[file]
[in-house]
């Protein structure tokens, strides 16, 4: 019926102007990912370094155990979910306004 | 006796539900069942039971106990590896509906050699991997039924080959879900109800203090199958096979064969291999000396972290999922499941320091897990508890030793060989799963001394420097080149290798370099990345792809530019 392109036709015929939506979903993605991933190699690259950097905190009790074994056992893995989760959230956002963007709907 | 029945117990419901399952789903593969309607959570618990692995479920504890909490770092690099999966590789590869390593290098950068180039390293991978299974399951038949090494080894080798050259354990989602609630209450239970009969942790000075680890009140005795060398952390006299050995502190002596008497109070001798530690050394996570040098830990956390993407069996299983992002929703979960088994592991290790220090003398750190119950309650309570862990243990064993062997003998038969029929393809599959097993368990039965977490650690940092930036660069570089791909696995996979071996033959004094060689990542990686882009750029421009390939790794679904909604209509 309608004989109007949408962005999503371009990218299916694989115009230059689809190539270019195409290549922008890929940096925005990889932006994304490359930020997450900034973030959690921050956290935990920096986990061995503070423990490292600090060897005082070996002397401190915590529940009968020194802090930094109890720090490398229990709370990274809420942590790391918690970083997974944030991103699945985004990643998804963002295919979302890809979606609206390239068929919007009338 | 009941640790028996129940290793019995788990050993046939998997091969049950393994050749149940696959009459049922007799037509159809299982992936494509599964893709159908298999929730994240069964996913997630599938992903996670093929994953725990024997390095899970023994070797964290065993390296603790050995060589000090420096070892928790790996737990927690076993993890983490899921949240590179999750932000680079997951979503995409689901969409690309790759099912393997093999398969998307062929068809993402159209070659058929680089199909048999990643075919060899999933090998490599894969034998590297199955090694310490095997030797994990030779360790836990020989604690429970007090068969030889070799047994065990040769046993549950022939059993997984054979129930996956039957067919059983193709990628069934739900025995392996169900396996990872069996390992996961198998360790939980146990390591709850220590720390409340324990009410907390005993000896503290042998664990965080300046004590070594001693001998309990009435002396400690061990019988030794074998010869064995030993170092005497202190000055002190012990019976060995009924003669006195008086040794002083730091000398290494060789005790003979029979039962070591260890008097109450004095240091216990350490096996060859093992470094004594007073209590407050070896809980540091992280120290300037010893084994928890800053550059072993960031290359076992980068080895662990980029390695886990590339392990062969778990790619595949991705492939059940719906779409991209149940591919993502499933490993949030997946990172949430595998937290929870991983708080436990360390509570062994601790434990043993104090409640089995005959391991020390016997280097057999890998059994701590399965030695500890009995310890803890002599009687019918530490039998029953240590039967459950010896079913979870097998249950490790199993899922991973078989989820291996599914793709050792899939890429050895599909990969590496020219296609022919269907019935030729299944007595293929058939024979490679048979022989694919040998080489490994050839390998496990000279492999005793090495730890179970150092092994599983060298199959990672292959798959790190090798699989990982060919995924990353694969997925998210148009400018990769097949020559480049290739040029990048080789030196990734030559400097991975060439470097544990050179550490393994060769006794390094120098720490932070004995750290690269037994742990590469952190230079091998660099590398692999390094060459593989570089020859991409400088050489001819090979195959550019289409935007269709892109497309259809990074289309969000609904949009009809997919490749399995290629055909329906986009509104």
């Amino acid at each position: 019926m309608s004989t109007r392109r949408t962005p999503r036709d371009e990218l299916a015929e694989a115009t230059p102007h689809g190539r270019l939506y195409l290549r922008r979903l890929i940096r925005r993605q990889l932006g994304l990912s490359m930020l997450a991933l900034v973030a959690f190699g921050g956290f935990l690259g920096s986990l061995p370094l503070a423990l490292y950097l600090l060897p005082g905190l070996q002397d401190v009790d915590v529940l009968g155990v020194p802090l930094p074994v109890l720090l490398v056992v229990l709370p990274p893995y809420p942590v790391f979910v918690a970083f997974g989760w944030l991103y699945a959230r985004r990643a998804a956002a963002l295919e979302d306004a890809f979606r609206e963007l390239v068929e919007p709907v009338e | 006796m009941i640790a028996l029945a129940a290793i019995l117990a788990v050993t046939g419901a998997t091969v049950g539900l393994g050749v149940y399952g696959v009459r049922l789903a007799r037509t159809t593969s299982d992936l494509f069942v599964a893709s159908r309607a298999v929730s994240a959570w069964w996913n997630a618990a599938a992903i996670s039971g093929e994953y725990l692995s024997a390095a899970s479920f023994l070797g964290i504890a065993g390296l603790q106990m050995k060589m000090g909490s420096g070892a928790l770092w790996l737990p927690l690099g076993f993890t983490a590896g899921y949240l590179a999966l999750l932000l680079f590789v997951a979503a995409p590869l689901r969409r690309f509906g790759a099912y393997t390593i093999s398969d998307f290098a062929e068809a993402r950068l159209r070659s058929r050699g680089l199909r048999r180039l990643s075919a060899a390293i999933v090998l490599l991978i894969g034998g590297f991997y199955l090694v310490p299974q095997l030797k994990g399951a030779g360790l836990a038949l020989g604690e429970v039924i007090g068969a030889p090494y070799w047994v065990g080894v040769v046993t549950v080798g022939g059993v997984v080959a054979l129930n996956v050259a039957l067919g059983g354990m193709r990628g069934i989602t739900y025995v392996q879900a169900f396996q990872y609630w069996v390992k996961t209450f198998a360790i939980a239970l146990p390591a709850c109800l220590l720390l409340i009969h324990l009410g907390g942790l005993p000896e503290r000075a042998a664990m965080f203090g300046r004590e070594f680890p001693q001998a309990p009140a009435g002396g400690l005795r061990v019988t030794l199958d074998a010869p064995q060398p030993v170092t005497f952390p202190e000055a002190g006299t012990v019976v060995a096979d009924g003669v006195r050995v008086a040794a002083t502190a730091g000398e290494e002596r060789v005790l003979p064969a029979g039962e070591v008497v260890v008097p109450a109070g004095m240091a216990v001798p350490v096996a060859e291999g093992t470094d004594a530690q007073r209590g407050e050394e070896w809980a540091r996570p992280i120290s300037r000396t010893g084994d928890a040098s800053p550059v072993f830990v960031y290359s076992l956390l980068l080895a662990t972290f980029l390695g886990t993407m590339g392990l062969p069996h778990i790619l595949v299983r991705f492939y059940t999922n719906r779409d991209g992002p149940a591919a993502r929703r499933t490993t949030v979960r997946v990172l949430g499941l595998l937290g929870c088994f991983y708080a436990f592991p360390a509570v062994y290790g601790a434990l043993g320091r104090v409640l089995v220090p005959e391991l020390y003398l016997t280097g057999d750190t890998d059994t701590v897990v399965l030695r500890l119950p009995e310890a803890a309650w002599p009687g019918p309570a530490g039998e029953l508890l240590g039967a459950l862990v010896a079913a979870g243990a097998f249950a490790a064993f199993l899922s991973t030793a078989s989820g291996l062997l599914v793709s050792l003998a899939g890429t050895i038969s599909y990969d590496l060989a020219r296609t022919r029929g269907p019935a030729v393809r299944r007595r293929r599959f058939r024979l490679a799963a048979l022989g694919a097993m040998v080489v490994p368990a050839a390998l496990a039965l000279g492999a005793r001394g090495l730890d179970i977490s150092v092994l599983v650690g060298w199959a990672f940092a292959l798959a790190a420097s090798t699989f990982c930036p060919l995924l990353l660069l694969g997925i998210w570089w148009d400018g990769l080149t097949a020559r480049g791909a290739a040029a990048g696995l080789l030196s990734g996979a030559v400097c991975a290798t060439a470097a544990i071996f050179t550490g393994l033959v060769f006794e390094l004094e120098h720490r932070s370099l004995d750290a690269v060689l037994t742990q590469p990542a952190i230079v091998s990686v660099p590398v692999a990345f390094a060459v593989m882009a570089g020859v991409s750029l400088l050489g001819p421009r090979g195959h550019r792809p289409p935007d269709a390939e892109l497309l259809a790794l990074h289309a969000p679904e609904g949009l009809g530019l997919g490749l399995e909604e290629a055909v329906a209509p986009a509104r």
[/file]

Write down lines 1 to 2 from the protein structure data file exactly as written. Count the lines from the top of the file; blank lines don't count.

[in-house]
């Protein structure tokens, strides 16, 4: 019926102007990912370094155990979910306004 | 006796539900069942039971106990590896509906050699991997039924080959879900109800203090199958096979064969291999000396972290999922499941320091897990508890030793060989799963001394420097080149290798370099990345792809530019 392109036709015929939506979903993605991933190699690259950097905190009790074994056992893995989760959230956002963007709907 | 029945117990419901399952789903593969309607959570618990692995479920504890909490770092690099999966590789590869390593290098950068180039390293991978299974399951038949090494080894080798050259354990989602609630209450239970009969942790000075680890009140005795060398952390006299050995502190002596008497109070001798530690050394996570040098830990956390993407069996299983992002929703979960088994592991290790220090003398750190119950309650309570862990243990064993062997003998038969029929393809599959097993368990039965977490650690940092930036660069570089791909696995996979071996033959004094060689990542990686882009750029421009390939790794679904909604209509 309608004989109007949408962005999503371009990218299916694989115009230059689809190539270019195409290549922008890929940096925005990889932006994304490359930020997450900034973030959690921050956290935990920096986990061995503070423990490292600090060897005082070996002397401190915590529940009968020194802090930094109890720090490398229990709370990274809420942590790391918690970083997974944030991103699945985004990643998804963002295919979302890809979606609206390239068929919007009338 | 009941640790028996129940290793019995788990050993046939998997091969049950393994050749149940696959009459049922007799037509159809299982992936494509599964893709159908298999929730994240069964996913997630599938992903996670093929994953725990024997390095899970023994070797964290065993390296603790050995060589000090420096070892928790790996737990927690076993993890983490899921949240590179999750932000680079997951979503995409689901969409690309790759099912393997093999398969998307062929068809993402159209070659058929680089199909048999990643075919060899999933090998490599894969034998590297199955090694310490095997030797994990030779360790836990020989604690429970007090068969030889070799047994065990040769046993549950022939059993997984054979129930996956039957067919059983193709990628069934739900025995392996169900396996990872069996390992996961198998360790939980146990390591709850220590720390409340324990009410907390005993000896503290042998664990965080300046004590070594001693001998309990009435002396400690061990019988030794074998010869064995030993170092005497202190000055002190012990019976060995009924003669006195008086040794002083730091000398290494060789005790003979029979039962070591260890008097109450004095240091216990350490096996060859093992470094004594007073209590407050070896809980540091992280120290300037010893084994928890800053550059072993960031290359076992980068080895662990980029390695886990590339392990062969778990790619595949991705492939059940719906779409991209149940591919993502499933490993949030997946990172949430595998937290929870991983708080436990360390509570062994601790434990043993104090409640089995005959391991020390016997280097057999890998059994701590399965030695500890009995310890803890002599009687019918530490039998029953240590039967459950010896079913979870097998249950490790199993899922991973078989989820291996599914793709050792899939890429050895599909990969590496020219296609022919269907019935030729299944007595293929058939024979490679048979022989694919040998080489490994050839390998496990000279492999005793090495730890179970150092092994599983060298199959990672292959798959790190090798699989990982060919995924990353694969997925998210148009400018990769097949020559480049290739040029990048080789030196990734030559400097991975060439470097544990050179550490393994060769006794390094120098720490932070004995750290690269037994742990590469952190230079091998660099590398692999390094060459593989570089020859991409400088050489001819090979195959550019289409935007269709892109497309259809990074289309969000609904949009009809997919490749399995290629055909329906986009509104």